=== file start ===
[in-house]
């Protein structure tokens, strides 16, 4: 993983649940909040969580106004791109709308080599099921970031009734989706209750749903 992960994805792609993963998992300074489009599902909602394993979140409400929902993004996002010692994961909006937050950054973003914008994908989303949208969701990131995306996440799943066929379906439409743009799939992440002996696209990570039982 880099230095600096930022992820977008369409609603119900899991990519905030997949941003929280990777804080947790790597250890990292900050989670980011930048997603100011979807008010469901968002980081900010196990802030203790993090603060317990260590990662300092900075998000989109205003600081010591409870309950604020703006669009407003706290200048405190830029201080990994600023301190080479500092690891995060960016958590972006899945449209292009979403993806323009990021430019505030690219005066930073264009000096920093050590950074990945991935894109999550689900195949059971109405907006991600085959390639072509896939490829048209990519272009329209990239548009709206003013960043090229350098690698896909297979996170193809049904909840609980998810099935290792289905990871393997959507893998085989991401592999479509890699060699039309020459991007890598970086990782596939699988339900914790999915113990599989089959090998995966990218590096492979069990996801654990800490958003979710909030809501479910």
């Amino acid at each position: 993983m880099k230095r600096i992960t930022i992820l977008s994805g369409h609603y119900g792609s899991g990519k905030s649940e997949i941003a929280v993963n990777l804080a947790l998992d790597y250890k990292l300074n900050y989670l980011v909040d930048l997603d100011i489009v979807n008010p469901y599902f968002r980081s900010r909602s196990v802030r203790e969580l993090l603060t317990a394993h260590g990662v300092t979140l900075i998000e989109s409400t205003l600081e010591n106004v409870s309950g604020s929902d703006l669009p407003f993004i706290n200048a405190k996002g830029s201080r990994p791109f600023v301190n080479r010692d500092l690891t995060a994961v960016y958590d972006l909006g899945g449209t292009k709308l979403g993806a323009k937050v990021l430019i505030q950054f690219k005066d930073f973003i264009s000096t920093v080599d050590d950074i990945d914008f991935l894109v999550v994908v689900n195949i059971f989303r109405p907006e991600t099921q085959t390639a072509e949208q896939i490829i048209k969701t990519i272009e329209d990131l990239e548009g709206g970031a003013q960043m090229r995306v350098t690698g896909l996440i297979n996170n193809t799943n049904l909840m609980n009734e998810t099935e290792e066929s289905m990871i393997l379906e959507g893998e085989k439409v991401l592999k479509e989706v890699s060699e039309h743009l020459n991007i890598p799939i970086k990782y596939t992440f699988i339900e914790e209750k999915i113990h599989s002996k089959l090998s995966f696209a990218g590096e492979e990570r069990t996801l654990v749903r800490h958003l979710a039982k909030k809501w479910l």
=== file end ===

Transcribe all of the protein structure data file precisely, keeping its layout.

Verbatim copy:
[in-house]
């Protein structure tokens, strides 16, 4: 993983649940909040969580106004791109709308080599099921970031009734989706209750749903 992960994805792609993963998992300074489009599902909602394993979140409400929902993004996002010692994961909006937050950054973003914008994908989303949208969701990131995306996440799943066929379906439409743009799939992440002996696209990570039982 880099230095600096930022992820977008369409609603119900899991990519905030997949941003929280990777804080947790790597250890990292900050989670980011930048997603100011979807008010469901968002980081900010196990802030203790993090603060317990260590990662300092900075998000989109205003600081010591409870309950604020703006669009407003706290200048405190830029201080990994600023301190080479500092690891995060960016958590972006899945449209292009979403993806323009990021430019505030690219005066930073264009000096920093050590950074990945991935894109999550689900195949059971109405907006991600085959390639072509896939490829048209990519272009329209990239548009709206003013960043090229350098690698896909297979996170193809049904909840609980998810099935290792289905990871393997959507893998085989991401592999479509890699060699039309020459991007890598970086990782596939699988339900914790999915113990599989089959090998995966990218590096492979069990996801654990800490958003979710909030809501479910």
């Amino acid at each position: 993983m880099k230095r600096i992960t930022i992820l977008s994805g369409h609603y119900g792609s899991g990519k905030s649940e997949i941003a929280v993963n990777l804080a947790l998992d790597y250890k990292l300074n900050y989670l980011v909040d930048l997603d100011i489009v979807n008010p469901y599902f968002r980081s900010r909602s196990v802030r203790e969580l993090l603060t317990a394993h260590g990662v300092t979140l900075i998000e989109s409400t205003l600081e010591n106004v409870s309950g604020s929902d703006l669009p407003f993004i706290n200048a405190k996002g830029s201080r990994p791109f600023v301190n080479r010692d500092l690891t995060a994961v960016y958590d972006l909006g899945g449209t292009k709308l979403g993806a323009k937050v990021l430019i505030q950054f690219k005066d930073f973003i264009s000096t920093v080599d050590d950074i990945d914008f991935l894109v999550v994908v689900n195949i059971f989303r109405p907006e991600t099921q085959t390639a072509e949208q896939i490829i048209k969701t990519i272009e329209d990131l990239e548009g709206g970031a003013q960043m090229r995306v350098t690698g896909l996440i297979n996170n193809t799943n049904l909840m609980n009734e998810t099935e290792e066929s289905m990871i393997l379906e959507g893998e085989k439409v991401l592999k479509e989706v890699s060699e039309h743009l020459n991007i890598p799939i970086k990782y596939t992440f699988i339900e914790e209750k999915i113990h599989s002996k089959l090998s995966f696209a990218g590096e492979e990570r069990t996801l654990v749903r800490h958003l979710a039982k909030k809501w479910l």